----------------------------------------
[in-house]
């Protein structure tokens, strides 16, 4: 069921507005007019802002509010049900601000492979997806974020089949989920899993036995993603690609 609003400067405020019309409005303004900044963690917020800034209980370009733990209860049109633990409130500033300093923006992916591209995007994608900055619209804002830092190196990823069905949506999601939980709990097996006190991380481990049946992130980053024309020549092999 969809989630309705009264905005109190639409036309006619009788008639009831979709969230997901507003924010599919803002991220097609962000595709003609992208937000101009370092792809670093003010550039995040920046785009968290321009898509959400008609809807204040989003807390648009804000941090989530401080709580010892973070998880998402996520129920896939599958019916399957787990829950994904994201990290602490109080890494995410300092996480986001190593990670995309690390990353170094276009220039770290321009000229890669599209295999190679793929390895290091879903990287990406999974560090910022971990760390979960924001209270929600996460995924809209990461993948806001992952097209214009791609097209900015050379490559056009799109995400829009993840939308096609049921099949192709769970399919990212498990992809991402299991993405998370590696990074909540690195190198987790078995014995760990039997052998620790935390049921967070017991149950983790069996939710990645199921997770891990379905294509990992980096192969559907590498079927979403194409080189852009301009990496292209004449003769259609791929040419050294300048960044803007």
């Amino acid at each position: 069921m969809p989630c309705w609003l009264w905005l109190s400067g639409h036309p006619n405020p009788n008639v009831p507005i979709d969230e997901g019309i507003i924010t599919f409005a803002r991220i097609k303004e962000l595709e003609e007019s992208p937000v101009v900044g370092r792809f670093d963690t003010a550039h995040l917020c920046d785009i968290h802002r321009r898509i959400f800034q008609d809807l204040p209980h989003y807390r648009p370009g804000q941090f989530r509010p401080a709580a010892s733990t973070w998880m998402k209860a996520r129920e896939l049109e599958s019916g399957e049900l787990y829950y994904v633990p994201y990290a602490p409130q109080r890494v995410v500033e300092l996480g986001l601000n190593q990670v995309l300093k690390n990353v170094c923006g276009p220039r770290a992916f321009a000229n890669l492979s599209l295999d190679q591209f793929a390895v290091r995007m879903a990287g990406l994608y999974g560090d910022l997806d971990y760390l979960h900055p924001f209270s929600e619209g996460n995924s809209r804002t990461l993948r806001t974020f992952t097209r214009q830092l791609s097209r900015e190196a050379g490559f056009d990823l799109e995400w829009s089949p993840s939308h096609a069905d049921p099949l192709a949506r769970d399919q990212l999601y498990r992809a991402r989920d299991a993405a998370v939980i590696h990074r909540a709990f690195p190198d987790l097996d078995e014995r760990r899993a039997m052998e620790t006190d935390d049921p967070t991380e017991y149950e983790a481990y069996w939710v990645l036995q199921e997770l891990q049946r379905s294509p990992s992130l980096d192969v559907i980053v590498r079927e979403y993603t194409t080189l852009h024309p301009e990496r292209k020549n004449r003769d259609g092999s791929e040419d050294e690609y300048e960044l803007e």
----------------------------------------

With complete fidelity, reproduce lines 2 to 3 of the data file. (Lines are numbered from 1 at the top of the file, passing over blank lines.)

């Protein structure tokens, strides 16, 4: 069921507005007019802002509010049900601000492979997806974020089949989920899993036995993603690609 609003400067405020019309409005303004900044963690917020800034209980370009733990209860049109633990409130500033300093923006992916591209995007994608900055619209804002830092190196990823069905949506999601939980709990097996006190991380481990049946992130980053024309020549092999 969809989630309705009264905005109190639409036309006619009788008639009831979709969230997901507003924010599919803002991220097609962000595709003609992208937000101009370092792809670093003010550039995040920046785009968290321009898509959400008609809807204040989003807390648009804000941090989530401080709580010892973070998880998402996520129920896939599958019916399957787990829950994904994201990290602490109080890494995410300092996480986001190593990670995309690390990353170094276009220039770290321009000229890669599209295999190679793929390895290091879903990287990406999974560090910022971990760390979960924001209270929600996460995924809209990461993948806001992952097209214009791609097209900015050379490559056009799109995400829009993840939308096609049921099949192709769970399919990212498990992809991402299991993405998370590696990074909540690195190198987790078995014995760990039997052998620790935390049921967070017991149950983790069996939710990645199921997770891990379905294509990992980096192969559907590498079927979403194409080189852009301009990496292209004449003769259609791929040419050294300048960044803007």
């Amino acid at each position: 069921m969809p989630c309705w609003l009264w905005l109190s400067g639409h036309p006619n405020p009788n008639v009831p507005i979709d969230e997901g019309i507003i924010t599919f409005a803002r991220i097609k303004e962000l595709e003609e007019s992208p937000v101009v900044g370092r792809f670093d963690t003010a550039h995040l917020c920046d785009i968290h802002r321009r898509i959400f800034q008609d809807l204040p209980h989003y807390r648009p370009g804000q941090f989530r509010p401080a709580a010892s733990t973070w998880m998402k209860a996520r129920e896939l049109e599958s019916g399957e049900l787990y829950y994904v633990p994201y990290a602490p409130q109080r890494v995410v500033e300092l996480g986001l601000n190593q990670v995309l300093k690390n990353v170094c923006g276009p220039r770290a992916f321009a000229n890669l492979s599209l295999d190679q591209f793929a390895v290091r995007m879903a990287g990406l994608y999974g560090d910022l997806d971990y760390l979960h900055p924001f209270s929600e619209g996460n995924s809209r804002t990461l993948r806001t974020f992952t097209r214009q830092l791609s097209r900015e190196a050379g490559f056009d990823l799109e995400w829009s089949p993840s939308h096609a069905d049921p099949l192709a949506r769970d399919q990212l999601y498990r992809a991402r989920d299991a993405a998370v939980i590696h990074r909540a709990f690195p190198d987790l097996d078995e014995r760990r899993a039997m052998e620790t006190d935390d049921p967070t991380e017991y149950e983790a481990y069996w939710v990645l036995q199921e997770l891990q049946r379905s294509p990992s992130l980096d192969v559907i980053v590498r079927e979403y993603t194409t080189l852009h024309p301009e990496r292209k020549n004449r003769d259609g092999s791929e040419d050294e690609y300048e960044l803007e």